Dustin Pedroia then went yard in the top of the third, answering right back to the Longoria blast.
Then B.J. Upton hit a bomb, making it a possibility that he will leave the yard more times in the postseason than he did during the regular season—four to nine, if you are scoring at home. Upton has now hit safely in five postseason games since going 0-for-5 in the first game of the ALDS.
Shortly after that, Carl Crawford singled in Longoria, who doubled in his second at-bat, to give the Rays a 4-3 lead.
But after the Rays chased Beckett and put up three runs to take an 8-6 lead in the fifth, the game changed completely, from a slugfest to a relief pitching duel.
Joe Maddon was forced to get creative with his bullpen, knowing that this was essentially a must-win ballgame for his club. Maddon, the unconventional thinker and perhaps the favorite to be named top skipper in the AL, brought in one of his best late-inning guys, Grant Balfour, in the fifth. Balfour, however, was not himself, walking two while giving up a bomb.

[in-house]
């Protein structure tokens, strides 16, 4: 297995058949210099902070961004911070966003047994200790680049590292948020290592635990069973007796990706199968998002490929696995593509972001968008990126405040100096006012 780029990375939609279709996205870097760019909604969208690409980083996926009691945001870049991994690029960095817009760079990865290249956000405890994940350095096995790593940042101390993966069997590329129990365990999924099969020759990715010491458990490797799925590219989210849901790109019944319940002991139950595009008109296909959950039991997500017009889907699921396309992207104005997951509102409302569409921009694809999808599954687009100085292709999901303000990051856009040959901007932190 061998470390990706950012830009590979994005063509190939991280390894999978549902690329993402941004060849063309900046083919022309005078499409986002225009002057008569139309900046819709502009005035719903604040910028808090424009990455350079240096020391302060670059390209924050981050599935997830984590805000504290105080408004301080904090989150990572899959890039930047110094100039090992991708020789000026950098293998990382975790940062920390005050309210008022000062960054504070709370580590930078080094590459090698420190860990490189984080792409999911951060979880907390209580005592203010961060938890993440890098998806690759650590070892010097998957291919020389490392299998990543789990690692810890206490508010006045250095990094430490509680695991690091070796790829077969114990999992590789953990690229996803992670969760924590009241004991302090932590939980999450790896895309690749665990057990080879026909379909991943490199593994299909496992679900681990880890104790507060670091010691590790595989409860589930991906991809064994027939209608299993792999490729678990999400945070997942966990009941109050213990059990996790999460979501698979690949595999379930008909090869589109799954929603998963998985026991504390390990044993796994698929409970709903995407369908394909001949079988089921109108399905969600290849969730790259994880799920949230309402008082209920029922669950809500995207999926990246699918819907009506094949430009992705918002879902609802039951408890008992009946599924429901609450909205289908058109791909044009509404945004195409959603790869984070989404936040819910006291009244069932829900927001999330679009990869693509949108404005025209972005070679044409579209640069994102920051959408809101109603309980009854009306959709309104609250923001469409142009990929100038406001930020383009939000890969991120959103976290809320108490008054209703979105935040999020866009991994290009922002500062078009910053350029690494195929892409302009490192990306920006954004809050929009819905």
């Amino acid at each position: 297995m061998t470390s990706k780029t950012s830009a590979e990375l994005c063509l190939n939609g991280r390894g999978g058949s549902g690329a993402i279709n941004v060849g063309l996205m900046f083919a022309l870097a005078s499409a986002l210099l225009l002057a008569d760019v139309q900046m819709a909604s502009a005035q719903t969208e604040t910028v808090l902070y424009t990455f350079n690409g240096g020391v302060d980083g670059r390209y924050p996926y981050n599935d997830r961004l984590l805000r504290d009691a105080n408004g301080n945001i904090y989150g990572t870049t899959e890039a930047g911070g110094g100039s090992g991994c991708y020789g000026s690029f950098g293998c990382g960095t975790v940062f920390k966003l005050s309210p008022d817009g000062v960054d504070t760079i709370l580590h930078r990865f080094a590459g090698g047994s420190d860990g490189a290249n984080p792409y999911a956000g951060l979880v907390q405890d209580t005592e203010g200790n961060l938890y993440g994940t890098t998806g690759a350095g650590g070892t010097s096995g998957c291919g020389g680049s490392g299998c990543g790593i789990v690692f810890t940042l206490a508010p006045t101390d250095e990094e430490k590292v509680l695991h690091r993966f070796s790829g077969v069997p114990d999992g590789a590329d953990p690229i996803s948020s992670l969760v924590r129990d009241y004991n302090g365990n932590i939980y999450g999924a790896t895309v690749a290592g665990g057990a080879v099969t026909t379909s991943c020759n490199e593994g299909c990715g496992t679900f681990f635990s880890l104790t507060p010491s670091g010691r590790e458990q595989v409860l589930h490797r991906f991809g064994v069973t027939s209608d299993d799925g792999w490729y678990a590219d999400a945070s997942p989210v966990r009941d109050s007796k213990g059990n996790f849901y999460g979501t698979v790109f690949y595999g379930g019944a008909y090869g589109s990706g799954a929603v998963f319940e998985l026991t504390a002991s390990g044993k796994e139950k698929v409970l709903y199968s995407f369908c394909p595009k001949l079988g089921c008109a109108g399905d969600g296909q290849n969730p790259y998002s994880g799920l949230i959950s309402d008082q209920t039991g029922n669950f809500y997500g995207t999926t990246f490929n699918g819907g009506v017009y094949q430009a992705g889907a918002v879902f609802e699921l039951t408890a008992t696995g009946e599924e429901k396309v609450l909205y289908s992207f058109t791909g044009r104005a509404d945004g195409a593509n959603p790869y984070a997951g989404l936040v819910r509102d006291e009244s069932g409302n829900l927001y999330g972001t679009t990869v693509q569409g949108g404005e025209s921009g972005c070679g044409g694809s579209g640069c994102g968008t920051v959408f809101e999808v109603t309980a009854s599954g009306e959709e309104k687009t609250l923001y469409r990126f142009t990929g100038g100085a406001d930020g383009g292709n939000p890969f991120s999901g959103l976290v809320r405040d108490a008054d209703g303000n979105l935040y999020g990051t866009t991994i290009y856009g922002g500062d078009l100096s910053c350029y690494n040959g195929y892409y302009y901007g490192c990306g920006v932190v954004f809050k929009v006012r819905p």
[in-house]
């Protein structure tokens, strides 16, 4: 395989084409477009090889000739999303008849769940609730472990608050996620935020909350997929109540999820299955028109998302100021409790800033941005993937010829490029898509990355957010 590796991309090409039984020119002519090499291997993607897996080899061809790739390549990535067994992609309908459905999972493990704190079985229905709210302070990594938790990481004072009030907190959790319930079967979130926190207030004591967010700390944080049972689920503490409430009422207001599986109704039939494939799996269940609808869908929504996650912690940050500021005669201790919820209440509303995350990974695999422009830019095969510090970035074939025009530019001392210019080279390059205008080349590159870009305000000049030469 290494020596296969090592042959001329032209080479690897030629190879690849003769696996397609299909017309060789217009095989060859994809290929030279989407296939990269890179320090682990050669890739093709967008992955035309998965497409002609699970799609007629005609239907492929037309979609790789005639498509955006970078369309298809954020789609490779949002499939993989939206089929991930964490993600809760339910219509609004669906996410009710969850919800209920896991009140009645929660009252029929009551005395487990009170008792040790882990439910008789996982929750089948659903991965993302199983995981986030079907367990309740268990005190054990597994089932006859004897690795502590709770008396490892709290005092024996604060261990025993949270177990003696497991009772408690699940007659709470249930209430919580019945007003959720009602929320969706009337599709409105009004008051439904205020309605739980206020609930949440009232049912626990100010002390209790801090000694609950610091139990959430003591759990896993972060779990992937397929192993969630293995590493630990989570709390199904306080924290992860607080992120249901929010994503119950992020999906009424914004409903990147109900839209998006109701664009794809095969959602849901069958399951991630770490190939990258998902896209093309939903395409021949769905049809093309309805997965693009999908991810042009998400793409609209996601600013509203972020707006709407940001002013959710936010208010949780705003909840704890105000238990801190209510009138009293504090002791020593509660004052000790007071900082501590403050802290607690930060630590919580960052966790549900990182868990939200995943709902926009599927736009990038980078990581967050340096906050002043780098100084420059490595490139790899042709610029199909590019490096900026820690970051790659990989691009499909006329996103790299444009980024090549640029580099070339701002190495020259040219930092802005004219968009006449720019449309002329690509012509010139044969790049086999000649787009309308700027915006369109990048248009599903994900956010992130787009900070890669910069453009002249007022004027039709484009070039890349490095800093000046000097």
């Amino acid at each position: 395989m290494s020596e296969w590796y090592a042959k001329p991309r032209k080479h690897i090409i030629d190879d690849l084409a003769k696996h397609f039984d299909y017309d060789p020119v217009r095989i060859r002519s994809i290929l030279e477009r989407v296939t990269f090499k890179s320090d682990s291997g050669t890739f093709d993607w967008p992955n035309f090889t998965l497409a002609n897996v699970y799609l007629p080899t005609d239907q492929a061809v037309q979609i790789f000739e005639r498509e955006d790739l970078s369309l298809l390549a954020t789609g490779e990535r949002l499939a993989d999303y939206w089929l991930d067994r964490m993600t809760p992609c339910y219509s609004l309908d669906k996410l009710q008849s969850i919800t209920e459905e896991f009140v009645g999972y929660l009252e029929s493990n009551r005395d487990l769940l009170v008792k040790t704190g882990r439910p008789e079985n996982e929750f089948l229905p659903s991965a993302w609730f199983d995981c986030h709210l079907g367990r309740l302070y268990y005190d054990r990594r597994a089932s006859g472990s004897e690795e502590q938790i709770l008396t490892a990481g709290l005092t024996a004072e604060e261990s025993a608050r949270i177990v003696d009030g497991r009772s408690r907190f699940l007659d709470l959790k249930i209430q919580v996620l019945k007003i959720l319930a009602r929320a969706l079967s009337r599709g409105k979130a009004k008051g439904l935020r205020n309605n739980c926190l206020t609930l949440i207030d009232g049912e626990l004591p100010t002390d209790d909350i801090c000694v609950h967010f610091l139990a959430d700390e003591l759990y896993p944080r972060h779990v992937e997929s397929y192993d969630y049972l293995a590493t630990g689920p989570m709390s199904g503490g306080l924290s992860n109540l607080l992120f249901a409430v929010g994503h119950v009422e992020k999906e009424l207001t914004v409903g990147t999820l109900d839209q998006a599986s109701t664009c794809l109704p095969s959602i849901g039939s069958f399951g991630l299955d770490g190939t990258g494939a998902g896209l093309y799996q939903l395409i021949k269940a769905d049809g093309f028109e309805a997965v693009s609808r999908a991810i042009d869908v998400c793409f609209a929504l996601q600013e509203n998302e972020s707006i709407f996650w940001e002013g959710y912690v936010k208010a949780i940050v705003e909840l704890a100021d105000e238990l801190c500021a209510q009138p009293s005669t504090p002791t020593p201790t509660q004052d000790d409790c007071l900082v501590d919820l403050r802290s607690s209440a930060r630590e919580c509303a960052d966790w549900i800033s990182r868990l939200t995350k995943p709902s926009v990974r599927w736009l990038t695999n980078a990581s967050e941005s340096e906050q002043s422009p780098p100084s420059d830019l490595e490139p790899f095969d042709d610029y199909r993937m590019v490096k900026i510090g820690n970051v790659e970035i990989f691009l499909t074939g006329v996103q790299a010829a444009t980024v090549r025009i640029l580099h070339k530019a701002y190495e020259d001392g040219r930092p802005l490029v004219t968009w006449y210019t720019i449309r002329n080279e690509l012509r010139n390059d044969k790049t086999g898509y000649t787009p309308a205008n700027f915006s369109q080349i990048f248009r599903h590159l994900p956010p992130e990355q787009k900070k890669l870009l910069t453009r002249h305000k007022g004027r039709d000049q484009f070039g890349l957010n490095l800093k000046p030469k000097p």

While many people were ready to criticize this choice—as Balfour could have been used later—if the Rays had lost, lefty J.P. Howell bailed out his teammate by continuing to put up zeroes. Howell, an underrated force in the Rays' bullpen all year, lasted 1.1 innings, getting some pretty big outs.
Dan Wheeler, despite allowing Pedroia to score from third base after an ugly 2-0 wild pitch, was huge. Wheeler threw 48 pitches, a season high, in 3.1 huge innings with Maddon's bullpen nearly tapped out.
But that ended when Timlin walked the bases loaded, albeit one an intentional free pass, in the eleventh. The best player in the majors with a Columbia degree, the speedy Fernando Perez, was then able to score on a sacrifice fly from Upton, whose one-out flyball to right field was just deep enough to give the Rays the win in extras to tie the ALCS at one game apiece.